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STORNAWAYE PROPERTIES, INC. v. MOSES

December 6, 1999

STORNAWAYE PROPERTIES, INC., PLAINTIFF,
v.
JACK D. MOSES, JR., ET AL., DEFENDANTS.



The opinion of the court was delivered by: Katz, Senior District Judge.

  MEMORANDUM & ORDER

The defendants have submitted a motion to dismiss, a motion for partial summary judgment, and a motion for a stay of remaining proceedings. The plaintiff, in turn, requests summary judgment in its favor.

I. Background

Plaintiff Stornawaye Properties, Inc., brought two complaints stemming from defendants' obligations under a guaranty agreement. The first complaint attempted to collect the interest owing on a promissory note that defendants Jack and Louise Moses guaranteed in the event that the primary obligors, Andrew and Deborah Kerstein, did not pay.*fn1 At the time the guaranty was executed, Robert Allen Fox, the third named defendant, was serving as trustee for property located at 1472 Hunter Road in Rydal, Pennsylvania. In that capacity, Mr. Fox executed a collateral first mortgage on the property to secure the guaranty. The second complaint thus seeks to foreclose on the mortgaged property.*fn2

Before the court now are three motions submitted by the defendants and one submitted by the plaintiff. Defendants first seek to dismiss Robert Allen Fox from this lawsuit, as he was sued only in his capacity as trustee, an office that he no longer holds. Defendants also request the entry of partial summary judgment with respect to the interpretation of the guaranty documents. Finally, defendants move to stay the proceedings in this case pending the outcome of litigation against the primary debtors. Plaintiff, in turn, requests summary judgment on all substantive issues pertaining to the guaranty documents, the counterclaims and affirmative defenses, and the right to foreclose on the mortgage.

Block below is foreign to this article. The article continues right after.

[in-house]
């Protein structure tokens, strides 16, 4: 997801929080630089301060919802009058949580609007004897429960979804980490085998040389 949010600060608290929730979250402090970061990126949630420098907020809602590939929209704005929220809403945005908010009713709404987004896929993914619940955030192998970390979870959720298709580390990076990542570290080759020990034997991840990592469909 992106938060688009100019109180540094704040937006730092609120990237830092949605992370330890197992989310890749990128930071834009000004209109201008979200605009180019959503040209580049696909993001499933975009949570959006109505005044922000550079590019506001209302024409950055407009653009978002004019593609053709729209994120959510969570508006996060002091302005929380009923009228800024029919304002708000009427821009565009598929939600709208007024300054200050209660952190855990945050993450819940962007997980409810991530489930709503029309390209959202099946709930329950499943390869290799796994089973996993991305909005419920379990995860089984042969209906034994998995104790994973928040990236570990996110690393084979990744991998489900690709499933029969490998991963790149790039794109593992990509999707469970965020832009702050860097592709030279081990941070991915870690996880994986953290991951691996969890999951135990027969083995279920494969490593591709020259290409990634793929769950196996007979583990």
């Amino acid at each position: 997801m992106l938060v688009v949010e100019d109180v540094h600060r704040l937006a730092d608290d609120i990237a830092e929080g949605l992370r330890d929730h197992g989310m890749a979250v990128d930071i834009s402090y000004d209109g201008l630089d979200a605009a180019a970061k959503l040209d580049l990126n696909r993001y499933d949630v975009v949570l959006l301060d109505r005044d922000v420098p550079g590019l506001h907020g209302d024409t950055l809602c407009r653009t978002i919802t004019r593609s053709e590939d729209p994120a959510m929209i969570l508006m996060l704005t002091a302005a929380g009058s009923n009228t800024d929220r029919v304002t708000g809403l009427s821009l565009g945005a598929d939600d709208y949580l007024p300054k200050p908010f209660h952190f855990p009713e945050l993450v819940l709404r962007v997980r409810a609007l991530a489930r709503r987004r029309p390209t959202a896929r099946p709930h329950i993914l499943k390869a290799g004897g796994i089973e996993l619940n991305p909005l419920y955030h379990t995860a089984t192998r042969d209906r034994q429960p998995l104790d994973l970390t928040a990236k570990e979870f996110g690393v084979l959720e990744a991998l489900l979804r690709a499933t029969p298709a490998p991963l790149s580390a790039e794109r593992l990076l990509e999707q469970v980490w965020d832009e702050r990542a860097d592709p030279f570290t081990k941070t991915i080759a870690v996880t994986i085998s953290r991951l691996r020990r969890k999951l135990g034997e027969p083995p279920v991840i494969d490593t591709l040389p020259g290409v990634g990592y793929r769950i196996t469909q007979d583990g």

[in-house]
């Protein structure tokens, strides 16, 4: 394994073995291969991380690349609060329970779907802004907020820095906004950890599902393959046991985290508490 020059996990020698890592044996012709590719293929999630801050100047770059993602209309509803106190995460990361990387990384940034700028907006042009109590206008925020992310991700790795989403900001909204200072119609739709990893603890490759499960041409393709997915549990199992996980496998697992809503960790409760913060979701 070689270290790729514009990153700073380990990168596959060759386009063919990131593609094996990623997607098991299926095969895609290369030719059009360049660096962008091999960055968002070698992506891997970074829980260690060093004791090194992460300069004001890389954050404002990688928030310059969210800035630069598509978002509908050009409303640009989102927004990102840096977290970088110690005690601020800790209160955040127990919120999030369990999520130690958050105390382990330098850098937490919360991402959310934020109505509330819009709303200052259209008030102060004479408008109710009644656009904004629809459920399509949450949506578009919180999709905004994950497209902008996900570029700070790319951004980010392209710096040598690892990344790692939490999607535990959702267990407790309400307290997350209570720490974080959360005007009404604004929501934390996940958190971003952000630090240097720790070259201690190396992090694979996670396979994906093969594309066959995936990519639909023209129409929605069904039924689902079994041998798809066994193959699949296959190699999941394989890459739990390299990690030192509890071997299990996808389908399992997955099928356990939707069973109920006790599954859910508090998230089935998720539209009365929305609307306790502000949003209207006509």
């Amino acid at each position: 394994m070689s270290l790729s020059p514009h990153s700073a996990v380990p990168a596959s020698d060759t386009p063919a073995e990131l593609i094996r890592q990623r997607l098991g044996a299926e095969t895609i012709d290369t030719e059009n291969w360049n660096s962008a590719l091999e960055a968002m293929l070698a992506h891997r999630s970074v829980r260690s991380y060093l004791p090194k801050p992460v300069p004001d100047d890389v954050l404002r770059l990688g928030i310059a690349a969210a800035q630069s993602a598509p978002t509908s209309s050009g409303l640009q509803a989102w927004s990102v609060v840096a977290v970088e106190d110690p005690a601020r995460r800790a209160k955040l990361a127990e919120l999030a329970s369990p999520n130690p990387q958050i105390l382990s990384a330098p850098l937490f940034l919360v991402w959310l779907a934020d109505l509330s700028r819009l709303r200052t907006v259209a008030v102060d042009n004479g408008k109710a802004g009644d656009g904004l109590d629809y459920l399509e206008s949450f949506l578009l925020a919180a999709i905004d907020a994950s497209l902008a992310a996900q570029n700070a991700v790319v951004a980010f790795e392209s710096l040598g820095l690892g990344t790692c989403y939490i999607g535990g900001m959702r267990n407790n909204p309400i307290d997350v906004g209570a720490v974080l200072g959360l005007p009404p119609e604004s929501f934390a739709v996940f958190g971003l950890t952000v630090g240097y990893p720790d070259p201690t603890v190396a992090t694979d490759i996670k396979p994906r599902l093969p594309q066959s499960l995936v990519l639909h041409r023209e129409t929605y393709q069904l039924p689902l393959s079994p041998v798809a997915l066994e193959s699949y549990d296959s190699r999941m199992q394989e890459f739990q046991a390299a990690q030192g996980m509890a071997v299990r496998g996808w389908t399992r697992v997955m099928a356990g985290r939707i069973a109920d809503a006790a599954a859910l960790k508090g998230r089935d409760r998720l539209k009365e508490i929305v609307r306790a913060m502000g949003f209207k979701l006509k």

II. The Motion to Dismiss Fox

Mr. Fox became trustee of the Hunter road property pursuant to a deed of trust executed on December 19, 1990. See Def. Mot. Ex. 6. Although he terminated this trust and conveyed the property back to Jack and Louise Moses, see Def. Mot. Ex. 7, the defendants have not met their burden of showing that there is "no set of facts that would entitle [plaintiff] to relief" against Mr. Fox. Nami v. Fauver, 82 F.3d 63, 65 (3d Cir. 1996).

III. The Motions for Partial Summary Judgment and Summary
     Judgment on the Guaranty Documents

The defendants seek a declaratory judgment to resolve the extent to which Jack and Louise Moses must pay interest prior to plaintiff's exhaustion of remedies against the Kersteins, the appropriate rate of interest, and the maximum limit of defendants' liability. Plaintiff's motion challenges the defendants' interpretation and requests summary judgment in favor of its own reading of the contract.

A. The Agreements

The present conflict begins with a promissory note for $350,000, dated September 25, 1992, issued to Andrew and Deborah Kerstein but guaranteed by Jack and Louise Moses. See Def. Mot. Ex. 4. This note provides for an initial interest rate of 7.5 percent with subsequent rates subject to change based on the Wall Street Journal Index.*fn3

  The interest rate to be applied to the unpaid principal